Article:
Design: We studied HCV/HIV coinfected women enrolled in the prospective, multicenter Women's Interagency HIV Study. Aspartate aminotransferase to platelet ratio and FIB-4 were used to identify women without fibrosis at all visits and women who progressed to severe fibrosis.

Methods: Enhanced liver fibrosis (ELF), which utilizes direct measures of fibrosis, hyaluronic acid, procollagen III aminoterminal peptide and tissue inhibitor of matrix metalloproteinase was performed.

Results: Included were 381 women with 2296 ELF measurements, with mean follow-up 8.3?±?3.3 years. There were 134 deaths (60% with severe liver fibrosis). Receiver operator characteristic curves at fixed time windows prior to death or at end of follow-up showed that ELF was best at predicting mortality when tested within a year of death (area under the curve for ELF 0.85 vs. APRI 0.69, P?<?0.0001 and vs. FIB-4 0.75, P?=?0.0036); and 1–3 years prior (ELF 0.71 vs. APRI 0.61, P?=?0.005 and vs. FIB-4 0.65, P?=?0.06). Use of all three measures did not improve on ELF alone. In multivariate logistic regression models controlling for CD4+ cell count, HIV viral load, antiretroviral use and age, ELF continued to perform better than APRI and FIB-4.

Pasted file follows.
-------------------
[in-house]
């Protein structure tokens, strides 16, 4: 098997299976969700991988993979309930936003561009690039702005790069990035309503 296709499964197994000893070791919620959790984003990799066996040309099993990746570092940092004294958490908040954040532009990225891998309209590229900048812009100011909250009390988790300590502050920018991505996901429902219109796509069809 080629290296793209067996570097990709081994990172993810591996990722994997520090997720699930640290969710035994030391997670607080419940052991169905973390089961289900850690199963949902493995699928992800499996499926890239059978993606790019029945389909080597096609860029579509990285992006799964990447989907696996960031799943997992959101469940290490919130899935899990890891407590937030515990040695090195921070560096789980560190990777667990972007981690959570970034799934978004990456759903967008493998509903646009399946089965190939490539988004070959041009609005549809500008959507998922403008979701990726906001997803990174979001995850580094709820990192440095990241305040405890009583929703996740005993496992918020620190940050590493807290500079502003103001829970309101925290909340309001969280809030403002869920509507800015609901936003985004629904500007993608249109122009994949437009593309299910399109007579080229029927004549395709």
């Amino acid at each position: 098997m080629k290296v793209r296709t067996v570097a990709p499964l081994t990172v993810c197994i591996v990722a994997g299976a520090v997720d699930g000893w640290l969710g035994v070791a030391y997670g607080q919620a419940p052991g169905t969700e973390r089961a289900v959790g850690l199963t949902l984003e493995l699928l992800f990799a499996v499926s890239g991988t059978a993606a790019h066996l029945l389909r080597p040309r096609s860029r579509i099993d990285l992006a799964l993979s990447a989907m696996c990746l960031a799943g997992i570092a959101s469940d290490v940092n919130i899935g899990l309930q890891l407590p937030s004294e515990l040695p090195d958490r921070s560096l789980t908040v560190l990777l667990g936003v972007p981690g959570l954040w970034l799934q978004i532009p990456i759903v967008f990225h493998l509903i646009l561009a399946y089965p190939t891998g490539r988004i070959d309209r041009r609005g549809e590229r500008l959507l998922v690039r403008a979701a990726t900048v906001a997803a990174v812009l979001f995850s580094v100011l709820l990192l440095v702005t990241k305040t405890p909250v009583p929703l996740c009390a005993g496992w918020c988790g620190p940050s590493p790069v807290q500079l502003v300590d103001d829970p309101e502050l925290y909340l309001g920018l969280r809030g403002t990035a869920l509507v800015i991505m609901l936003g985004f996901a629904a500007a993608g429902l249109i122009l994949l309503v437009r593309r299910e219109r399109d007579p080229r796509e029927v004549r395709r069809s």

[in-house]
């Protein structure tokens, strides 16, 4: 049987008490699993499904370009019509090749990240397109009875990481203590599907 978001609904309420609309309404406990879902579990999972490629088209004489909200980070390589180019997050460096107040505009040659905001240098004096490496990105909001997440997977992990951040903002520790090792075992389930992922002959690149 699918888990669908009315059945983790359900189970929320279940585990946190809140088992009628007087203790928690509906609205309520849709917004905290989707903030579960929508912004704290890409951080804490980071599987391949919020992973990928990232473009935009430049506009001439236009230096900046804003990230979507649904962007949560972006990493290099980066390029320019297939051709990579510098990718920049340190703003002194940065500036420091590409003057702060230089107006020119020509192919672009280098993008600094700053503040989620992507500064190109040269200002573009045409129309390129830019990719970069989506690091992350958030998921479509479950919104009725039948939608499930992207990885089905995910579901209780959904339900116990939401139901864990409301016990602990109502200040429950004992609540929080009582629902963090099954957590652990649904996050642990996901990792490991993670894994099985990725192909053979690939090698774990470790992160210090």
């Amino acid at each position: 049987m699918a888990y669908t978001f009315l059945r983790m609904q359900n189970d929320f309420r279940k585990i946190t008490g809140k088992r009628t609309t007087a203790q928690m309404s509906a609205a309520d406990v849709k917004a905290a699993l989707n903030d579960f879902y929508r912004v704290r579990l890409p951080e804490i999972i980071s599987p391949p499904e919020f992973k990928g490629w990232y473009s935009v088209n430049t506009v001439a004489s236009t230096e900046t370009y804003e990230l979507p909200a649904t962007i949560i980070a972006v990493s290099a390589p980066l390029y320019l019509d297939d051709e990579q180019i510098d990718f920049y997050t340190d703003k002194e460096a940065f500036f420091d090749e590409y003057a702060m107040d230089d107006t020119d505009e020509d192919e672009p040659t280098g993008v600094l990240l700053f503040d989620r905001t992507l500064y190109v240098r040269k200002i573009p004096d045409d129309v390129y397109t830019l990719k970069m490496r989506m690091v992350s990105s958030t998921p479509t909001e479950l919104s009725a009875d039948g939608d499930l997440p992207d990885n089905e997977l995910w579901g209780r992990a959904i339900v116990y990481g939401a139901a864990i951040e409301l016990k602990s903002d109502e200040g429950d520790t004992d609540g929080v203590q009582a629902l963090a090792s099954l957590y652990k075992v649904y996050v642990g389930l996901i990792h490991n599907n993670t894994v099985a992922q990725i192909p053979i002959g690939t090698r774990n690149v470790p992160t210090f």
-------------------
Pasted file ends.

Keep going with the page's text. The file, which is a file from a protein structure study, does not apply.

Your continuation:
Conclusion: ELF predicted all-cause mortality and was superior to APRI and FIB-4 in HIV/HCV coinfected women.

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e-pub ahead of print date: 13 March 2016
Published date: 13 March 2016
Organisations: Faculty of Medicine

Identifiers

Local EPrints ID: 396570
URI: http://eprints.soton.ac.uk/id/eprint/396570
PURE UUID: 03fda4e7-4b52-4f9e-a81b-9246b6518783
ORCID for Julie Parkes: ORCID iD orcid.org/0000-0002-6490-395X

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Date deposited: 13 Jun 2016 10:57
Last modified: 18 Feb 2021 16:51

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Contributors

Author: Marion G. Peters
Author: Peter Bacchetti
Author: Ross Boylan
Author: Audrey L. French
Author: Phyllis C. Tien
Author: Michael W. Plankey
Author: Marshall J. Glesby
Author: Michael Augenbraun
Author: Elizabeth T. Golub
Author: Roksana Karim
Author: Julie Parkes ORCID iD
Author: William Rosenberg